Non-profit organizations seeking to establish companies limited by guarantee will still need to obtain the consent of the Attorney General of the Federation prior to registration at the CAC.  If, however, all required documents have been submitted, but the Attorney General does not grant his consent or communicate his refusal within 30 days, the promoters may place an advertisement in 3 national newspapers inviting the general public to make any objections to the incorporation of the company which will be considered the CAC.  If the CAC is satisfied that the memorandum and articles of association of the company are compliant with the CAMA 2020, the CAC will advertise the application in 3 national newspapers, inviting objections from the public to the proposed incorporation.   If no objections are received from the public within 28 days (or the CAC receives, considers, but rejects such objections), the CAC can assent to the application and register the company without the consent of the Attorney General.  To reflect current economic realities, the minimum amount to be contributed to the assets of the company by its members in the event that the company is wound up has been increased from NGN10,000 to NGN100,000.

  • Governance of Public Companies and Multiple Directorships

CAMA 2020 introduces certain governance requirements. For example, the chairman of a public company is not permitted to act as the chief executive officer of that company. In addition, public companies are now required to have at least three independent directors and specific criteria must be met before a director will qualify as an independent director.  These are as follows: in the two years preceding his nomination as an independent director, the relevant director and/ or such director’s relative(s) (a) was not an employee of the company, (b) did not make or receive payments from the company exceeding NGN 20 million nor own (directly or indirectly) more than 30% of the shares of an entity that received such a payment from the public company; (c) did not own (directly or indirectly) more than 30% of the shares of the public company; and (d) was not engaged (directly or indirectly) as an auditor of the company.  Finally, and notably, there are now restrictions on multiple directorships of public companies, and no person can be a director in more than 5 public companies. Any person who is currently a director in more than five public companies is required to resign as a director of all but 5 of the companies within two years from the date of the Act.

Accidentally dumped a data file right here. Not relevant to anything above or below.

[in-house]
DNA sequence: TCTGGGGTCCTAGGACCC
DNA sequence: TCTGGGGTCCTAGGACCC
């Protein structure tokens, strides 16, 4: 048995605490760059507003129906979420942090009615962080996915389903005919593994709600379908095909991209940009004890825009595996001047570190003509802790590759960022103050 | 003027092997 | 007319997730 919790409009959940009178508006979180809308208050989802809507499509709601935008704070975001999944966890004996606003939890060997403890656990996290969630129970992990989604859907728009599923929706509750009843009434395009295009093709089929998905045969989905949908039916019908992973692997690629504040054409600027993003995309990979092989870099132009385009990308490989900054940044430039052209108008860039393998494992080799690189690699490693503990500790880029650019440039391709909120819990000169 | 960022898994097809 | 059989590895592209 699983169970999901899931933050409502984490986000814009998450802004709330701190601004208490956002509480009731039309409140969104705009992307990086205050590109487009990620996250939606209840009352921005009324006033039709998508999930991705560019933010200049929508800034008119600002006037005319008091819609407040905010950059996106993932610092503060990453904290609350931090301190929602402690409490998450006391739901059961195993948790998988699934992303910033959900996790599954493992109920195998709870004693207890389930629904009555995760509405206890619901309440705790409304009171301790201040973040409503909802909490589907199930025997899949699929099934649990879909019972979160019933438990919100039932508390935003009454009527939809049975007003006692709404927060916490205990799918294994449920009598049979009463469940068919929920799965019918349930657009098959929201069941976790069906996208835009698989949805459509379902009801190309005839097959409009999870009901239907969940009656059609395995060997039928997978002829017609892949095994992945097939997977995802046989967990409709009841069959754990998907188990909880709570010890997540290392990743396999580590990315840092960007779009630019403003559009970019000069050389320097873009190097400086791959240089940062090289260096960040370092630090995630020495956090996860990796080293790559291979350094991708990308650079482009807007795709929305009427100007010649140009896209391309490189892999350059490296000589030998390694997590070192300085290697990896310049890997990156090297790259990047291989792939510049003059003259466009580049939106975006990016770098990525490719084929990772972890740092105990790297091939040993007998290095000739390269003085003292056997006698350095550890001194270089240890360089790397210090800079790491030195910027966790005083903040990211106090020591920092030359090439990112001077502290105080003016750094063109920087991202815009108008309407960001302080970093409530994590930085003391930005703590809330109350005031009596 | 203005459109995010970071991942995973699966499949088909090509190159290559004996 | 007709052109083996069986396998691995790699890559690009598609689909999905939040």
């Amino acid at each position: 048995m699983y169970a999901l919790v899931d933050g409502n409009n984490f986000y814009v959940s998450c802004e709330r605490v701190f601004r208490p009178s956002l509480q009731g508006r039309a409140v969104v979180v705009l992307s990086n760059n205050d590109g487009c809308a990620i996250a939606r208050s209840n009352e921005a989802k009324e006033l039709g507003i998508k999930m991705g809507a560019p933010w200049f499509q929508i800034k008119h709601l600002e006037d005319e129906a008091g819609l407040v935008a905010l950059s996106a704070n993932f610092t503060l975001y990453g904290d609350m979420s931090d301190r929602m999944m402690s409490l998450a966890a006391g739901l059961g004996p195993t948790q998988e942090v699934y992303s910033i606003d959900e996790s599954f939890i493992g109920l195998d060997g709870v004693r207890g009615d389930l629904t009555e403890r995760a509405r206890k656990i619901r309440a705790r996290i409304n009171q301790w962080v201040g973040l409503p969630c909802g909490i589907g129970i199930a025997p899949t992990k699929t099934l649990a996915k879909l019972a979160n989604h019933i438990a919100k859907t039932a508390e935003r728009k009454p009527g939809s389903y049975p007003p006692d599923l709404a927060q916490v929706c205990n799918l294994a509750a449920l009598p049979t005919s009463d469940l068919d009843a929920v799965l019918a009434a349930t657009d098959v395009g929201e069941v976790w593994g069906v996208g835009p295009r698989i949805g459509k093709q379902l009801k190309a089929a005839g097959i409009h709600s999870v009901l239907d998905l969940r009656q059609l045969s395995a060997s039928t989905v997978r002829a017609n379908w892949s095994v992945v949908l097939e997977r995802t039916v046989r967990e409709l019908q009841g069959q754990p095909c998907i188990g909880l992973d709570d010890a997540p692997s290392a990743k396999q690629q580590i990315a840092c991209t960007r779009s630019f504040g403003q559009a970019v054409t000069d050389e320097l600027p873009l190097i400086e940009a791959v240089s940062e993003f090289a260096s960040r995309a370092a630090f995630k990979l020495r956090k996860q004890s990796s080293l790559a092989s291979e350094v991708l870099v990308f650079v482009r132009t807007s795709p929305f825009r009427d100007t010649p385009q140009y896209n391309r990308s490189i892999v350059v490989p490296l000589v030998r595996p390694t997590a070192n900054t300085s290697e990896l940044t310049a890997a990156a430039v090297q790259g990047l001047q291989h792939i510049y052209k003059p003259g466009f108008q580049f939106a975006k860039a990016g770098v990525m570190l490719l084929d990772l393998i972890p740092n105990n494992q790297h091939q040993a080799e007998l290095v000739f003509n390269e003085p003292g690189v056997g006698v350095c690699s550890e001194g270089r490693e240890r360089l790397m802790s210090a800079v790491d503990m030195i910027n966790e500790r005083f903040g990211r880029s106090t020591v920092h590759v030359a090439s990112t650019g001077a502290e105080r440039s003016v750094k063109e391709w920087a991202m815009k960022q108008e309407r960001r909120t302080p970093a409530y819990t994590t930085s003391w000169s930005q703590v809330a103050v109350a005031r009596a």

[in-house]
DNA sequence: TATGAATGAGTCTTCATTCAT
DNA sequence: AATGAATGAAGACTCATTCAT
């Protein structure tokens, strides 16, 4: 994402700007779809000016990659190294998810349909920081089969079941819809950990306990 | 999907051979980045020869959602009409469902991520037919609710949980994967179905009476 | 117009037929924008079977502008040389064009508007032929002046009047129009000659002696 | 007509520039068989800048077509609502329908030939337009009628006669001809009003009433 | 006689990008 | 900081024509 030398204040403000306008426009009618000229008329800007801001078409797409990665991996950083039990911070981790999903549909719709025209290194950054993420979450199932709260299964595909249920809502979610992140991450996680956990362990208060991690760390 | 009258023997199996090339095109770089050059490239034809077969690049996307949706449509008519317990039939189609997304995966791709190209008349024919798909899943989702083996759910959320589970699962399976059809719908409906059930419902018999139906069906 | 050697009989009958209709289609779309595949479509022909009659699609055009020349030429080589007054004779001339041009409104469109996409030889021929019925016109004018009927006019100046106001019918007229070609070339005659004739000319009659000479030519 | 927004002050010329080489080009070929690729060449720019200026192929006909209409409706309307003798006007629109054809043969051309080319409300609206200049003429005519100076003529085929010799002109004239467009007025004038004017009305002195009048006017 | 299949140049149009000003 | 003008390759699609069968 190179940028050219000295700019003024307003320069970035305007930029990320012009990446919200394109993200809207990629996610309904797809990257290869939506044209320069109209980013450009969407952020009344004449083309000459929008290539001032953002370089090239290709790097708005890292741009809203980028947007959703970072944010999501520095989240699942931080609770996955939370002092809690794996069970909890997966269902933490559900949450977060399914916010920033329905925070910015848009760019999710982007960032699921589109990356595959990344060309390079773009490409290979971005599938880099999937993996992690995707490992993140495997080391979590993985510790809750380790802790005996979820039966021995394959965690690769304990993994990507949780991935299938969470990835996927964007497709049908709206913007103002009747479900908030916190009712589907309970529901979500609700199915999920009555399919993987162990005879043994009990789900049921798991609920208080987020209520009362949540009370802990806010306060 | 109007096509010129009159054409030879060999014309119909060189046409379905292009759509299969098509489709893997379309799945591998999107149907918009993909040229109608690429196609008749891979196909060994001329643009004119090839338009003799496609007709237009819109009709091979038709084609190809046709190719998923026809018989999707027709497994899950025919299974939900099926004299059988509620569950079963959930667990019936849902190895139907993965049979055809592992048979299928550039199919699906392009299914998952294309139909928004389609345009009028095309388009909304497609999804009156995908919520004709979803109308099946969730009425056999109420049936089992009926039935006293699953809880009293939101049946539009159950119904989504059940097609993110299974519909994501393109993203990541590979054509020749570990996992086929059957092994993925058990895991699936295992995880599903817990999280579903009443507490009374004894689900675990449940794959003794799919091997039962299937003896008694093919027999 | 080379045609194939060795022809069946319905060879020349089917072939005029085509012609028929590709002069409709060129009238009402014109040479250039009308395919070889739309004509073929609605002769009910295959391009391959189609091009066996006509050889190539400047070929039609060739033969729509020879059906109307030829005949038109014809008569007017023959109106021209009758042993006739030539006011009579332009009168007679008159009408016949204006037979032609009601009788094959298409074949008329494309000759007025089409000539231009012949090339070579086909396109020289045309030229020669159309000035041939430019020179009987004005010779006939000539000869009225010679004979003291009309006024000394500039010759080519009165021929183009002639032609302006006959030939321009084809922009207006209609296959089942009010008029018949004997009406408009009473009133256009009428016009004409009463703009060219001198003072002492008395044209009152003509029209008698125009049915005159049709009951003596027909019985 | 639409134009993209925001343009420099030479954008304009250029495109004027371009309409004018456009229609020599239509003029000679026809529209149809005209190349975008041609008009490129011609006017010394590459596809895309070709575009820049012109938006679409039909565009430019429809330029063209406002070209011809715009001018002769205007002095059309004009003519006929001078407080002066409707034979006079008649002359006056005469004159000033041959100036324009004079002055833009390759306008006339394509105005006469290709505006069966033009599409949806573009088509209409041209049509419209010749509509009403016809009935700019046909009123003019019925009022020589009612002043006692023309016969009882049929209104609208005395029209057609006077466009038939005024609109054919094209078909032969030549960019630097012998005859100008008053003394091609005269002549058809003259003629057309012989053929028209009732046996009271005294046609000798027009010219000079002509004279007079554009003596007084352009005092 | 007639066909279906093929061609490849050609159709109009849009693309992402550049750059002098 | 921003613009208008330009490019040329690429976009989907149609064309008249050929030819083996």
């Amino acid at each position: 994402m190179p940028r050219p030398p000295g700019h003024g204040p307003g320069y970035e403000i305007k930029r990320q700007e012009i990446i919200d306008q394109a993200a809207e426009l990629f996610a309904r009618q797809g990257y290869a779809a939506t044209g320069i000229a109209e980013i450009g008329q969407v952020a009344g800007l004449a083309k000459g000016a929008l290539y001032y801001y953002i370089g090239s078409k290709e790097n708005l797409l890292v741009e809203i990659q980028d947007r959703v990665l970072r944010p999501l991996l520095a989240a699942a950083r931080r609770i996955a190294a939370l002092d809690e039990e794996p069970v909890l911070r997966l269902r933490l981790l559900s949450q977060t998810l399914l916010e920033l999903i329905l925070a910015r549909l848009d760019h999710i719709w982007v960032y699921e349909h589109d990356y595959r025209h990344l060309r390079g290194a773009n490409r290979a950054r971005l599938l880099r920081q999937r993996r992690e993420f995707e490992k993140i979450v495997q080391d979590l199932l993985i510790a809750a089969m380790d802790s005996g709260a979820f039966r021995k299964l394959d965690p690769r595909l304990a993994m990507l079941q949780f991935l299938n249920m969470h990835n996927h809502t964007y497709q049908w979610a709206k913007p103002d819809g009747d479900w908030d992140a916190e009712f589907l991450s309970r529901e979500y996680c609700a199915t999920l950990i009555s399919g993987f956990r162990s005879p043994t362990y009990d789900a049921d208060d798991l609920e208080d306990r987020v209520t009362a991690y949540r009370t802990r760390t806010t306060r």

• Removal of a Director is Now a Basis for Disqualification

CAMA 2020 retains the procedure for removal of directors outlined under the Repealed CAMA. A key change, however, is that directors who are suspended or removed in a general meeting of the company in accordance with section 288 of CAMA 2020, will be disqualified from being directors of other companies.

  • Oences and Penalties

Only egregious offences relating to matters such as fraud remain criminal offences under CAMA 2020 and most offences, such as failure to file resolutions etc., are now administrative offences. The CAC is empowered to impose penalties for administrative offences through fines prescribed in its regulations which will make it easier to increase those fines to ensure that they are set at a level that acts as a deterrent to breaches of the Act without having to amend CAMA 2020 in order to achieve this.   The CAC will need to work through the CAMA 2020 and publish penalties for various administrative offences under the Act.